The following events took place during the 2020-21 academic year. Details of future events will be shared on the main Health and Care Studies Seminar page.
Nerds and Nightingales: The future of nursing
Tuesday 1 June 2021
18:00 – 19:30
Professor Anne Marie Rafferty, King’s College London, RCN President, focused on the legacy of workforce challenges in nursing.
Florence Nightingale possessed a prodigious set of gifts. Best known for her innovations in nursing, these only ever formed a small part of her output and life’s work. As WHO’s Year of the Nurse and Midwife draws to a close and we try to find an exit route out of a painful and cruel pandemic, it is worth reflecting on the modernity of Nightingale’s thinking, her contribution to healthcare, and relevance for some of the enduring health system and global public health challenges we face today.
With an estimated six million nurses short globally, this is surely one of the greatest barriers to health equity, universal health coverage and system resilience. It is worth asking what would Nightingale do if she were here today? What can we take from Nightingale’s legacy to inspire change for the future?
End-of-life care and bereavement in the pandemic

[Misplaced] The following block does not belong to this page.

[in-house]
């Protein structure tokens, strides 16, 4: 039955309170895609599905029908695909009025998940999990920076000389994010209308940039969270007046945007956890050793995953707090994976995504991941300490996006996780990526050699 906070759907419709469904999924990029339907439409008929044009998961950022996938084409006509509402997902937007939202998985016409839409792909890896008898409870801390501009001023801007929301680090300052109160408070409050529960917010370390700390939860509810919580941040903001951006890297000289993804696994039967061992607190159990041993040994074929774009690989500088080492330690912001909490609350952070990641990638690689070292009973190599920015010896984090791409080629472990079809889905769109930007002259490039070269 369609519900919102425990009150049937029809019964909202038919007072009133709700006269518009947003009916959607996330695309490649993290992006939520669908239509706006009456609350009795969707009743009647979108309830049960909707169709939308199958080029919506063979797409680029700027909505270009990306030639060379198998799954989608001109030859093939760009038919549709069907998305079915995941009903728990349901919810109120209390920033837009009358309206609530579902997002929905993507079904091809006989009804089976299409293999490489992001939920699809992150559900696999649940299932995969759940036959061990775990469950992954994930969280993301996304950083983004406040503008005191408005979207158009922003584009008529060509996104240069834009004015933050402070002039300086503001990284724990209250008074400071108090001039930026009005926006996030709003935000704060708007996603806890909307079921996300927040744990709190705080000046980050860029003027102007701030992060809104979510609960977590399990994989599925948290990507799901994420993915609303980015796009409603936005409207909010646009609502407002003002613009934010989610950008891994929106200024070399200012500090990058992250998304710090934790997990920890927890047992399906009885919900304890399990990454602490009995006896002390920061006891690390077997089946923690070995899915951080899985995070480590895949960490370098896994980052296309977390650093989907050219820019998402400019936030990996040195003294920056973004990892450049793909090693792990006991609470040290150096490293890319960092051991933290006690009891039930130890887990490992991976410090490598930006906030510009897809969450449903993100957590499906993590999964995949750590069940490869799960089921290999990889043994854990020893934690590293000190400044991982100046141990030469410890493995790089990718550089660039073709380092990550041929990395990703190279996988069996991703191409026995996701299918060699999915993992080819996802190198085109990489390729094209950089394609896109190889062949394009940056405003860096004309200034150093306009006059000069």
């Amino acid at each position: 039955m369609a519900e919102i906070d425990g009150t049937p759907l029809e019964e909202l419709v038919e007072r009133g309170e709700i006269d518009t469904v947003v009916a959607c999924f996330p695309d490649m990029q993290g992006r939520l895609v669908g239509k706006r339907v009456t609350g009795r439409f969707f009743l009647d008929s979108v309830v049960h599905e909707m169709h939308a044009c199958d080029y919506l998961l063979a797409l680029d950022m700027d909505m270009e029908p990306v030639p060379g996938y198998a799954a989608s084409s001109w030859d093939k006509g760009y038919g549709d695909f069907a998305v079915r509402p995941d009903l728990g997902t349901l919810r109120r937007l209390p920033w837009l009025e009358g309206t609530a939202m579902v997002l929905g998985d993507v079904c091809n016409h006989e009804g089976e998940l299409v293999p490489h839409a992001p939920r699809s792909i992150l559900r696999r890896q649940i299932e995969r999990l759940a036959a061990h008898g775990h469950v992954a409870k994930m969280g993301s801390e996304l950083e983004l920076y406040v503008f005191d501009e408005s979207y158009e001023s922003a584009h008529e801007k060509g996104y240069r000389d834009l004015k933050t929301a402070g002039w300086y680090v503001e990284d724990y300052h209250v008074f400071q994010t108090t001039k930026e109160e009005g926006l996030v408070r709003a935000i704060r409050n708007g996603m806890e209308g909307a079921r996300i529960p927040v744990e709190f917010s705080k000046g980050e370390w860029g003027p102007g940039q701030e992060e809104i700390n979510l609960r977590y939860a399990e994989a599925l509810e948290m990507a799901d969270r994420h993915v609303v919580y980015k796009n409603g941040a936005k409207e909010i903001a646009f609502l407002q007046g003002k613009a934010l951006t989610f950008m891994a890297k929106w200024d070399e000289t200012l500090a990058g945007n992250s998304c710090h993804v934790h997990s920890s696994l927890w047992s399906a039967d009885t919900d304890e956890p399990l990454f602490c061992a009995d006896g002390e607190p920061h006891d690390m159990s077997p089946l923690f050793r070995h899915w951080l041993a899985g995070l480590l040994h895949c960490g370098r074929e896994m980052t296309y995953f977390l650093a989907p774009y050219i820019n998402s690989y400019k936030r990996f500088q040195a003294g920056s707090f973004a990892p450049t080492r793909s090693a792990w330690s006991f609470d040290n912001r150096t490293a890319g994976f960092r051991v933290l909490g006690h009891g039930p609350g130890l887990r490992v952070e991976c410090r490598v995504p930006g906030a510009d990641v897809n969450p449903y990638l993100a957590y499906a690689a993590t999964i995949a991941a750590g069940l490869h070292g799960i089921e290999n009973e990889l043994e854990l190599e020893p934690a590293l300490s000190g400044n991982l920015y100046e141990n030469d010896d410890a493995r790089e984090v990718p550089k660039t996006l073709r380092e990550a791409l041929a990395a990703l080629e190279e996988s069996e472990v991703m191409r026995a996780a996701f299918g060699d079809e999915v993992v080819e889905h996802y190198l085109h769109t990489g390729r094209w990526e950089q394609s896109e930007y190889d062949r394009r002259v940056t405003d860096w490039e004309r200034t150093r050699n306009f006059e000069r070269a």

Thursday 11 February 2021
This session turned to aspects of care that have been under-emphasised in the pandemic – end of life care and bereavement. The session focused first on the recommended standards and practices of end-of-life-care – especially the Gold Standards Framework (GSF) as developed by the National GSF Centre – and then turned to new research on people’s experiences of the end of life, mourning and bereavement during the COVID-19 pandemic.
Governing Body Fellow Professor Mary Daly chaired this discussion with speakers Professor Keri Thomas, Honorary Professor, University of Birmingham, and Dr Lucy Selman, Senior Research Fellow, Bristol Medical School
Innovation and change in social care: learning from the pandemic
Wednesday 18 November
18:00 to 19:30
Speakers: Rosalind Pearce (Executive Director, Healthwatch, Oxfordshire), Penny Thewlis (Chief Executive, Age UK Oxfordshire), Rachel Pirie (Head of Older People Commissioning and Markets, Oxfordshire County Council)
This session was chaired by Governing Body Fellow Professor Mary Daly, Professor of Sociology and Social Policy at the Department of Social Policy and Intervention, University of Oxford.
The COVID-19 pandemic has hit social care very hard, with high infection and mortality rates in care homes, and has changed operational practices across the sector. This panel discussion sought to take stock of the situation in social care, with a particular focus on learning and innovation.